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Old 2nd Jul 2011, 09:31
  #45 (permalink)  
 
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a very valid point KnC, also when successive government impliment new policies, it invariably leads to constant changes and adjustments of the curriculum in use at the time providing a constant turnout of pupils that have a varying base of levels and standards.
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Old 2nd Jul 2011, 09:46
  #46 (permalink)  
EstŠ servira para distraerle.
 
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Now why should government policies on education keep changing unless these idealogies are constantly being subjected to the political chaos that characterises socialism? And if that is not the case then surely such a heaving morass of shape shifting chaos can only be either because the standards of pupils are deteriorating or because the teachers are failing their pupils?
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Old 2nd Jul 2011, 11:10
  #47 (permalink)  
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Alas, cheetah, it seems the finer points of history have escaped you regarding your OCD with socialism.

The Origins of Educational Reform

You are required to scroll down this page until you find the relevant paragraphs which you will then assimilate fully. For your guidance, these concern the Thatcher Govt's policies and then the subsequent Nu Labour policies...please note which came first.

Due to your inability to grasp basic historical fundamentals, you will see the Headmistress at the end of class today.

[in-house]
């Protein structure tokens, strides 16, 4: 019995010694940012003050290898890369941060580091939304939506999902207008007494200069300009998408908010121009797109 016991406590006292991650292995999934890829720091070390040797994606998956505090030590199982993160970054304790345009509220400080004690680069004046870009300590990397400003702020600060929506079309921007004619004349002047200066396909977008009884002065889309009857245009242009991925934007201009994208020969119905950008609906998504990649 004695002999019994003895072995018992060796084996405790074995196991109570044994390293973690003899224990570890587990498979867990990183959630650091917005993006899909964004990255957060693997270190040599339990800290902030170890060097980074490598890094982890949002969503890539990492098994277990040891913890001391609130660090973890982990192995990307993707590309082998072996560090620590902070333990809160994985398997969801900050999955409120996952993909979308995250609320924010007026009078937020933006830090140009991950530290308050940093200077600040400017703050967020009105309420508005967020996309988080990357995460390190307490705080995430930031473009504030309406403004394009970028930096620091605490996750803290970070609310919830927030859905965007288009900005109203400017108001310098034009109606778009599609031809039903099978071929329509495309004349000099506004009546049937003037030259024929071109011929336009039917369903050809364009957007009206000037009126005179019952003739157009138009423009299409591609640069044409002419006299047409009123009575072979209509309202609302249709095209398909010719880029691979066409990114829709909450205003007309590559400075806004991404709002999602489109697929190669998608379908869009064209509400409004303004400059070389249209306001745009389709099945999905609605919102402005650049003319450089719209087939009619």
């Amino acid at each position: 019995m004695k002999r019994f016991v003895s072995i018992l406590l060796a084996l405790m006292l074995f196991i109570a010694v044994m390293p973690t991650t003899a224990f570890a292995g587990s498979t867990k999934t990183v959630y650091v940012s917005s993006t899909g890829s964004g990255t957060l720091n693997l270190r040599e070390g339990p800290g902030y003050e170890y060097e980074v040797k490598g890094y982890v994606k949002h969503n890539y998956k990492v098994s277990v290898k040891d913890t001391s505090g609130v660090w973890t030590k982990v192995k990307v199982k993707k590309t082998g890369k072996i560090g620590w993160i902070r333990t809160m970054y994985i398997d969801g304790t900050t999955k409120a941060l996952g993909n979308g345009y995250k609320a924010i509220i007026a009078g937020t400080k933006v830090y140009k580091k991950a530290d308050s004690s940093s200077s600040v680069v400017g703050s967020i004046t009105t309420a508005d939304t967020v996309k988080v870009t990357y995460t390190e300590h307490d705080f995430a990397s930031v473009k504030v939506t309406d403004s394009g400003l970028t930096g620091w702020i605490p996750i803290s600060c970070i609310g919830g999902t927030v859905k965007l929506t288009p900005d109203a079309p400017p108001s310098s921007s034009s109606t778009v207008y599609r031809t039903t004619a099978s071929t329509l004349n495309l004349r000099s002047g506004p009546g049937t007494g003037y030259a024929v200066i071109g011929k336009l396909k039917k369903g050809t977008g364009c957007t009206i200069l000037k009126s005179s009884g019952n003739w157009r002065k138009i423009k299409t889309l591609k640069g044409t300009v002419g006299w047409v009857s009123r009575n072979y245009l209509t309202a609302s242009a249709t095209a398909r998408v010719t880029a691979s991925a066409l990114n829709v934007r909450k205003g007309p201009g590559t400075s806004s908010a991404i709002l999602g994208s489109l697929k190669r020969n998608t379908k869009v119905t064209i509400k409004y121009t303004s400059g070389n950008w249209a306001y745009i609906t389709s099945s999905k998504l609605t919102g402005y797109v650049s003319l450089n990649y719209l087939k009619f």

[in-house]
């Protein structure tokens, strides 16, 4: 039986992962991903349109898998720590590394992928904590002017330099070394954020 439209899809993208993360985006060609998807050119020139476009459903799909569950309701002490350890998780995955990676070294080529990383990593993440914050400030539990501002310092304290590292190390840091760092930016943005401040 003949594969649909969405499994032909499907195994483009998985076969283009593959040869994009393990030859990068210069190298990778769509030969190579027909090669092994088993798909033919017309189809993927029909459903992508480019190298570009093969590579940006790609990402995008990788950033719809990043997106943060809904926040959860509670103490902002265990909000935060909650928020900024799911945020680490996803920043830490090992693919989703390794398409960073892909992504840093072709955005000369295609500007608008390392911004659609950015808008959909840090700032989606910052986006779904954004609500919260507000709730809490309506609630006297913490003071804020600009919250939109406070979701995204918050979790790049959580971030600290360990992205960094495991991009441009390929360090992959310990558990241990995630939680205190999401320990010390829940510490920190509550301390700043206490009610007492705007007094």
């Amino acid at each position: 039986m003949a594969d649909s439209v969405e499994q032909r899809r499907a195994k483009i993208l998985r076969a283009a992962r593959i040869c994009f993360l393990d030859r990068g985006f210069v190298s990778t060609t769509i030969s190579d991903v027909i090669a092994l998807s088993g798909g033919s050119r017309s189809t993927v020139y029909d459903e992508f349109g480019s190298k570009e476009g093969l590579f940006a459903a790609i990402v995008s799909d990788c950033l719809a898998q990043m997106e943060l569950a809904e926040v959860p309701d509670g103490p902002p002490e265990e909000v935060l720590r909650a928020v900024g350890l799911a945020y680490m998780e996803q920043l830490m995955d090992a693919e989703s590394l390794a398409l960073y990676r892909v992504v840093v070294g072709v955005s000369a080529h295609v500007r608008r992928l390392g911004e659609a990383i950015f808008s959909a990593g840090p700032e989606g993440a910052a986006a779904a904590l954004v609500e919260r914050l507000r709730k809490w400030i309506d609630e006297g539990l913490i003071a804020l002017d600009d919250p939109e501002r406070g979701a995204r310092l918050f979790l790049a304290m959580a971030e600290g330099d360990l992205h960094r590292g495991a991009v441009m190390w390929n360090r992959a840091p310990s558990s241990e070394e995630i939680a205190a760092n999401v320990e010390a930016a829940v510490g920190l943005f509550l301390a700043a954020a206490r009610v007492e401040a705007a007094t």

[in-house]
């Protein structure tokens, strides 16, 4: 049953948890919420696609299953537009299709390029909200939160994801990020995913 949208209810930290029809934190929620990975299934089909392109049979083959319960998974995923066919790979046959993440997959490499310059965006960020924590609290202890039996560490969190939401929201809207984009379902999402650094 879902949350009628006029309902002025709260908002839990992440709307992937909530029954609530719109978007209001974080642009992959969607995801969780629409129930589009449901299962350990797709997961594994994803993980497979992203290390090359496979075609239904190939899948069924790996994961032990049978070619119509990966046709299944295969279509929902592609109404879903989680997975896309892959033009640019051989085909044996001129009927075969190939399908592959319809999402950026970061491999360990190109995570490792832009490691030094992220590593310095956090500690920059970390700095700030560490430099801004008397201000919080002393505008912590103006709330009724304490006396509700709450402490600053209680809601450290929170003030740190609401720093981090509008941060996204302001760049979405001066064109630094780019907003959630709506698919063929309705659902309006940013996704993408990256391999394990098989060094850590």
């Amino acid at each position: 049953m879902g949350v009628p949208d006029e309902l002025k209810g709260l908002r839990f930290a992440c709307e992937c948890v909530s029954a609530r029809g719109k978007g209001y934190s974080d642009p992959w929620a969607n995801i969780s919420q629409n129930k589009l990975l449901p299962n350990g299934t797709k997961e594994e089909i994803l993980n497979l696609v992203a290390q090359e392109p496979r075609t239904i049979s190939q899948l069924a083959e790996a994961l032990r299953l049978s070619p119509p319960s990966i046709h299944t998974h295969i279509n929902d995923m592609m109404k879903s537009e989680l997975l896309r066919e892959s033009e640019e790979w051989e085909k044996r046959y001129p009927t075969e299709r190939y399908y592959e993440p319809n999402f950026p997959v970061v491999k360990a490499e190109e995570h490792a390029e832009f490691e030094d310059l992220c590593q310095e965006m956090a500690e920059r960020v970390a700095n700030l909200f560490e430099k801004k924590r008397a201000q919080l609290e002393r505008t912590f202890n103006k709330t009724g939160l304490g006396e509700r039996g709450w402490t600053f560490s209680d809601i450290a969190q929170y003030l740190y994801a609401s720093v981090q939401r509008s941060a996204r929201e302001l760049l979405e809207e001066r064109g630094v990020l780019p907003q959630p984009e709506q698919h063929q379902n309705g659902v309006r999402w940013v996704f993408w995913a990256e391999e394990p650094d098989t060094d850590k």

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Old 2nd Jul 2011, 22:46
  #48 (permalink)  
 
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See the headmistress eh? Ooooo- er Mrs, Iím up for that!

I have no quarrel with opinions of the stupid, arrogant and misguided people who have introduced new curricula and ímoderní teaching over the last fifty years, however the world does move on and surely our children need to know a lot of stuff that hadnít even been discovered when I was at school. While you may see education as a fixed chunk of learning to be absorbed others see it as a growing and organic thing that must learn and adapt to the world that is advancing at an increasingly fast rate.

I live in a tourist town where 90% of locals have made a lifestyle decision and moved here, they are, by and large, a very easy demographic for educators to show high achievement. Perhaps not coincidentally our secondary school results are way above the provincial average in a province that is at the top or second in the country in Canada which is rated second only to Finland for education in the OECD countries. And yet this week there were articles in the local paper outlining two different plans to bring private education to our valley because of parent discontent with our results!

I have no doubt that the education provided in our secondary school is capable of sending 90% of our students to university (as opposed to the 50% it does now.) I am convinced that the difference is largely in the individual studentís motivation, family and parent support and lastly in our schoolís ability to grab and retain the engagement of those students who find the mountains, cars, hormones and especially the multitude of entertainment distractions more interesting than academic study. In spite of these distractions our school has sent five of my children, all who attended it, to university.